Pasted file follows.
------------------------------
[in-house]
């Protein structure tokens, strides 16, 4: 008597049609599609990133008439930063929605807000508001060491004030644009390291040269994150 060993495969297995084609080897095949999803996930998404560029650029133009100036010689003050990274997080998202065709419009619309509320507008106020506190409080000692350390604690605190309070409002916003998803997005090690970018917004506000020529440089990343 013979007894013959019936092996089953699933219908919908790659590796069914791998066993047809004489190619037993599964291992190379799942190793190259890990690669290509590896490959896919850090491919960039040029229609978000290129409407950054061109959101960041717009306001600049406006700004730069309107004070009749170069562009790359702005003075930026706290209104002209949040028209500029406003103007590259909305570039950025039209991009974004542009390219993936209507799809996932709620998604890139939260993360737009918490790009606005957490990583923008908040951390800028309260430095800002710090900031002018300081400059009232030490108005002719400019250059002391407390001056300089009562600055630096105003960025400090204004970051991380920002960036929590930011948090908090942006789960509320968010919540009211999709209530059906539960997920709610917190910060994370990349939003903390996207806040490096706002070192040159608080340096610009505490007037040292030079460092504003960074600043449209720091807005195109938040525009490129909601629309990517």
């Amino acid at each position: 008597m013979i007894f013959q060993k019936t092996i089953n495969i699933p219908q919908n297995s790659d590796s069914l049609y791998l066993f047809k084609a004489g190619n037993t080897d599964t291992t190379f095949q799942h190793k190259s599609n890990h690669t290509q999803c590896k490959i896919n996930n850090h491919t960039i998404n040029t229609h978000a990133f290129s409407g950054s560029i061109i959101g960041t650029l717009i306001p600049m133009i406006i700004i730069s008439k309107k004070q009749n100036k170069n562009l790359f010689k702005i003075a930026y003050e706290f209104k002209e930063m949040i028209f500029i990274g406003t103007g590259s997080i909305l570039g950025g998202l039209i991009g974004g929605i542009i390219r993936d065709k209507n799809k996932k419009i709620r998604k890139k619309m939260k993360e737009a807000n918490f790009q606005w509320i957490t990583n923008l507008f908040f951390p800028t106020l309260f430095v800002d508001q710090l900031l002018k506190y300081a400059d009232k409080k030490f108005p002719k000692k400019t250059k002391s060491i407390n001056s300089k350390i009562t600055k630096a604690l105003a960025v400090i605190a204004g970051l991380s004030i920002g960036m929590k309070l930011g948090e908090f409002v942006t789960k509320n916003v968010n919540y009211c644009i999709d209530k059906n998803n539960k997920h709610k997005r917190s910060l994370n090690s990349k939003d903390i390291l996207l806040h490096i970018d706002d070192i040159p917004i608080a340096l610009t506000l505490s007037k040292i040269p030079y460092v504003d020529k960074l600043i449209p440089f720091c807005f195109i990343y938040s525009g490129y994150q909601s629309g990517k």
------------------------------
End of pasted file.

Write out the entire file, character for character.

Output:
[in-house]
């Protein structure tokens, strides 16, 4: 008597049609599609990133008439930063929605807000508001060491004030644009390291040269994150 060993495969297995084609080897095949999803996930998404560029650029133009100036010689003050990274997080998202065709419009619309509320507008106020506190409080000692350390604690605190309070409002916003998803997005090690970018917004506000020529440089990343 013979007894013959019936092996089953699933219908919908790659590796069914791998066993047809004489190619037993599964291992190379799942190793190259890990690669290509590896490959896919850090491919960039040029229609978000290129409407950054061109959101960041717009306001600049406006700004730069309107004070009749170069562009790359702005003075930026706290209104002209949040028209500029406003103007590259909305570039950025039209991009974004542009390219993936209507799809996932709620998604890139939260993360737009918490790009606005957490990583923008908040951390800028309260430095800002710090900031002018300081400059009232030490108005002719400019250059002391407390001056300089009562600055630096105003960025400090204004970051991380920002960036929590930011948090908090942006789960509320968010919540009211999709209530059906539960997920709610917190910060994370990349939003903390996207806040490096706002070192040159608080340096610009505490007037040292030079460092504003960074600043449209720091807005195109938040525009490129909601629309990517």
């Amino acid at each position: 008597m013979i007894f013959q060993k019936t092996i089953n495969i699933p219908q919908n297995s790659d590796s069914l049609y791998l066993f047809k084609a004489g190619n037993t080897d599964t291992t190379f095949q799942h190793k190259s599609n890990h690669t290509q999803c590896k490959i896919n996930n850090h491919t960039i998404n040029t229609h978000a990133f290129s409407g950054s560029i061109i959101g960041t650029l717009i306001p600049m133009i406006i700004i730069s008439k309107k004070q009749n100036k170069n562009l790359f010689k702005i003075a930026y003050e706290f209104k002209e930063m949040i028209f500029i990274g406003t103007g590259s997080i909305l570039g950025g998202l039209i991009g974004g929605i542009i390219r993936d065709k209507n799809k996932k419009i709620r998604k890139k619309m939260k993360e737009a807000n918490f790009q606005w509320i957490t990583n923008l507008f908040f951390p800028t106020l309260f430095v800002d508001q710090l900031l002018k506190y300081a400059d009232k409080k030490f108005p002719k000692k400019t250059k002391s060491i407390n001056s300089k350390i009562t600055k630096a604690l105003a960025v400090i605190a204004g970051l991380s004030i920002g960036m929590k309070l930011g948090e908090f409002v942006t789960k509320n916003v968010n919540y009211c644009i999709d209530k059906n998803n539960k997920h709610k997005r917190s910060l994370n090690s990349k939003d903390i390291l996207l806040h490096i970018d706002d070192i040159p917004i608080a340096l610009t506000l505490s007037k040292i040269p030079y460092v504003d020529k960074l600043i449209p440089f720091c807005f195109i990343y938040s525009g490129y994150q909601s629309g990517k």